Scholarly Publishing Initiatives at the International Rice Research Institute: Linking Users to Public Goods via Open Access

*Albert Borrero, Communication and Publications Services, IRRI; *Mila Ramos, Library and Documentation Services, IRRI; *Gene Hettel, Communication and Publications Services, IRRI; Sylvia Katherine Lopez, Communication and Publications Services, IRRI


Scientists at the International Rice Research Institute (IRRI), based in the Philippines, generate a huge volume of research results emanating from multi-donor-funded projects on rice and rice-related subject matter. In rice research, as in other fields, there is a strong push to provide free open access to these vital information resources in a variety of modes that are convenient to researchers located in both the developing and developed world. The main objective is to disseminate, as widely possible, the results of IRRI’s research on rice, a crop, which feeds nearly half of the world’s 6.6 billion inhabitants.

Currently, some instruments for open access are already in place at IRRI, such as links to full-text publications posted on the institute’s Web site (, especially via the Library branch site (, the Rice Knowledge Bank (, and publications catalog ( The joint initiatives of the Library and the institute’s main science publishing units, particularly Communication and Publications Services and the Training Center, typify a convergence of practices in information and publishing management to overcome hurdles that both activities face.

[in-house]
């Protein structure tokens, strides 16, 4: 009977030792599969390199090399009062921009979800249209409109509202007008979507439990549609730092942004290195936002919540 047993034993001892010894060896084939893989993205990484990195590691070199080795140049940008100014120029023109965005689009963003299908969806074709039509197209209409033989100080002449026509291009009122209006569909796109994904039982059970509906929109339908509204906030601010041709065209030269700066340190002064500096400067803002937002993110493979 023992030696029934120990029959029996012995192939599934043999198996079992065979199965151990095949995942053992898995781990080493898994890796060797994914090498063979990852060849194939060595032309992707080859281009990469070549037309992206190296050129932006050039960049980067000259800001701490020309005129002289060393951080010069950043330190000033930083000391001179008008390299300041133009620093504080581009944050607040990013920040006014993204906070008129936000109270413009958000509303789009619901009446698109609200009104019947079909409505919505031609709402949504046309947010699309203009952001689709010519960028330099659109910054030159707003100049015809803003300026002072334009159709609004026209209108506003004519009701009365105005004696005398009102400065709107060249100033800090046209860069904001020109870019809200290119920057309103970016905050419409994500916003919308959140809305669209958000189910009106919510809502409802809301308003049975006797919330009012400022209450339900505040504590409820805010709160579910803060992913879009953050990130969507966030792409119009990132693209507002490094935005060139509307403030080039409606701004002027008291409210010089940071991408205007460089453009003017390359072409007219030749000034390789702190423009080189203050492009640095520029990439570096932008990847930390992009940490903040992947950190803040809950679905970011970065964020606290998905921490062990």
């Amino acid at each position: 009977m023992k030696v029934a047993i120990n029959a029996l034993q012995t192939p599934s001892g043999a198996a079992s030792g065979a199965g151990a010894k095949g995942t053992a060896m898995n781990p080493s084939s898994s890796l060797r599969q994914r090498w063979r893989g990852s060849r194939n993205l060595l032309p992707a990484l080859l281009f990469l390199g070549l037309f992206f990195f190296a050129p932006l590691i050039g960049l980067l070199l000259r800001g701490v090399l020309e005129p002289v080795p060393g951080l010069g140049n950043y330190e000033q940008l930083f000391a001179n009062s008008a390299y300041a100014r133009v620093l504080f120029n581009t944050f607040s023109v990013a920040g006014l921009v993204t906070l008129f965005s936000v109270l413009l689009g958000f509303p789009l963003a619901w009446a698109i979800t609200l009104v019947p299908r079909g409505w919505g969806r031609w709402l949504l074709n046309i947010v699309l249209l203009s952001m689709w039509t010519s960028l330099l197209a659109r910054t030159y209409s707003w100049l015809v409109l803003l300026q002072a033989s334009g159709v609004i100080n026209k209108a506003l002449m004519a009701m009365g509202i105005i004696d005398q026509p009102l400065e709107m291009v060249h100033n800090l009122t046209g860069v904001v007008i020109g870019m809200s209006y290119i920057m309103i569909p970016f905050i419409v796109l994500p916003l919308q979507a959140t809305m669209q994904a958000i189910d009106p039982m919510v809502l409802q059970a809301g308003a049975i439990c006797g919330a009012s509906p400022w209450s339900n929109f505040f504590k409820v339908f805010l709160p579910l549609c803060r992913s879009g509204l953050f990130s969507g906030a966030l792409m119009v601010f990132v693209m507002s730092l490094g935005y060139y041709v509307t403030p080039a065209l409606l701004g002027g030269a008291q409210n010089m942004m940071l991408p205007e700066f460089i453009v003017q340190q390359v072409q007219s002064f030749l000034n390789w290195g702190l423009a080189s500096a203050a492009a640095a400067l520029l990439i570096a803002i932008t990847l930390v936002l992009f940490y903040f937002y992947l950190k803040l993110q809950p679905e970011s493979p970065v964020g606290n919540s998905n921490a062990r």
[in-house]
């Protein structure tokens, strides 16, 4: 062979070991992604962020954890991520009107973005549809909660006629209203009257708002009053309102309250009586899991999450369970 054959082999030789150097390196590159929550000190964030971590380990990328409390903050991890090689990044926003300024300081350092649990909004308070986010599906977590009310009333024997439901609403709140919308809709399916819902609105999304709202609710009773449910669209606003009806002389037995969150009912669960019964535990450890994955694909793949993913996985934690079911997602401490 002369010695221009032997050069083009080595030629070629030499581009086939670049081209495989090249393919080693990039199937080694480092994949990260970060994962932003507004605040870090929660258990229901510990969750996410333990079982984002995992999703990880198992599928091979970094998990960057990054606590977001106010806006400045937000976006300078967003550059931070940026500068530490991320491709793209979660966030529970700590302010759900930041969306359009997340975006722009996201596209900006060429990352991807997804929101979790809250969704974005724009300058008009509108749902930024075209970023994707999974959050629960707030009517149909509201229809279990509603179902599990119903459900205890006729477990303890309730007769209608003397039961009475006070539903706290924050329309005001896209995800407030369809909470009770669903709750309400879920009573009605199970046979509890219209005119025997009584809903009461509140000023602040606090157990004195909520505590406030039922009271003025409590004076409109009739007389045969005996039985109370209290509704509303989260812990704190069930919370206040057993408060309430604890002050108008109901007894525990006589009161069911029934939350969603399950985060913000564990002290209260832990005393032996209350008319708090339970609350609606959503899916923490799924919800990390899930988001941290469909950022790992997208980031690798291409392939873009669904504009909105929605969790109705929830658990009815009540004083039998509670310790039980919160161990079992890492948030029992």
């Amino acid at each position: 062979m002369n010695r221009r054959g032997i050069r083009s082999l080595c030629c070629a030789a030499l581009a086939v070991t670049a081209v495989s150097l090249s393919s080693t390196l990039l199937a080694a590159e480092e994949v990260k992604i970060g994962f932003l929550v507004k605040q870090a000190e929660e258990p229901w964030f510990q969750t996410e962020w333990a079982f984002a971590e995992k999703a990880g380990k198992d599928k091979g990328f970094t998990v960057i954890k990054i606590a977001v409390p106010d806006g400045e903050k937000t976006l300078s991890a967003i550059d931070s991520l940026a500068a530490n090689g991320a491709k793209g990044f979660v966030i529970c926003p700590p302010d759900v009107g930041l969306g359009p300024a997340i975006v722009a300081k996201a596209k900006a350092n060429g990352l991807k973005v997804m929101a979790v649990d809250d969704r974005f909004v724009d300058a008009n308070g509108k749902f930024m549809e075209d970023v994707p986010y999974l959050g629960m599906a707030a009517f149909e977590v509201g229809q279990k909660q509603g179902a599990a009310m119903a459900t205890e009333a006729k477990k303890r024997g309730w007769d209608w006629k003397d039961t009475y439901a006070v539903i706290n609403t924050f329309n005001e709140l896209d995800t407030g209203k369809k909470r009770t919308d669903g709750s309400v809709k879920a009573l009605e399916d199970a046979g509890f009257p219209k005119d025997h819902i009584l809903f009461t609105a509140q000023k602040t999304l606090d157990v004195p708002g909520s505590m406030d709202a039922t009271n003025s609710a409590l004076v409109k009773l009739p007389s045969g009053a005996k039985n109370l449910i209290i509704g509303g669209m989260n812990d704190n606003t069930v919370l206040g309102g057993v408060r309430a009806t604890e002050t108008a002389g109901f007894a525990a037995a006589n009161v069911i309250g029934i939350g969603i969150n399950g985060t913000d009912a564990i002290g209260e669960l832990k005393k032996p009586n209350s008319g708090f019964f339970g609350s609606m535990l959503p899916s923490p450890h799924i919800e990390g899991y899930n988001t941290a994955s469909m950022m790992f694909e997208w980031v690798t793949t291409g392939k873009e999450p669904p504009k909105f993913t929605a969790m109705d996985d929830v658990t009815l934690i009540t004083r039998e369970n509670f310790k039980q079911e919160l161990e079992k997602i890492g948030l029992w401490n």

This paper demonstrates how the links between these two fields in the middle of the scholarly publishing chain can bridge the gap between public goods (knowledge about rice in this case) and the intended primary users, namely researchers and extensionists in the national agricultural research and extension systems (NARES) in the developing countries that IRRI serves.

This paper also discusses the publishing processes and models in a donor-driven international research organization that delivers public goods. To meet their mission, organizations such as IRRI must seek a range of demand and supply models for scholarly publications in its value-added chain. Open access publishing is one model—among others—to adopt. But first, the onus is to overcome obstacles such as intellectual property rights, dwindling funds, and connectivity to name just three major ones.

Donors, IRRI’s NARES partners, governments, and finally rice farmers and consumers expect public institutions such as IRRI to create and share information for the common good. Public institutions are currently caught up in an information delivery transition from traditional paper to electronic files over the Internet. Even though we are in the digital age, not everyone is connected. Information that will provide impact to IRRI’s constituent clients must be delivered to them through whatever open access form that is appropriate and useful, being it “cutting edge” digital versions or traditional “books-on-the-shelf” hard copies. This paper addresses this dilemma and will hopefully encourage thinking to optimize the enabling power that can be provided by open access publishing.

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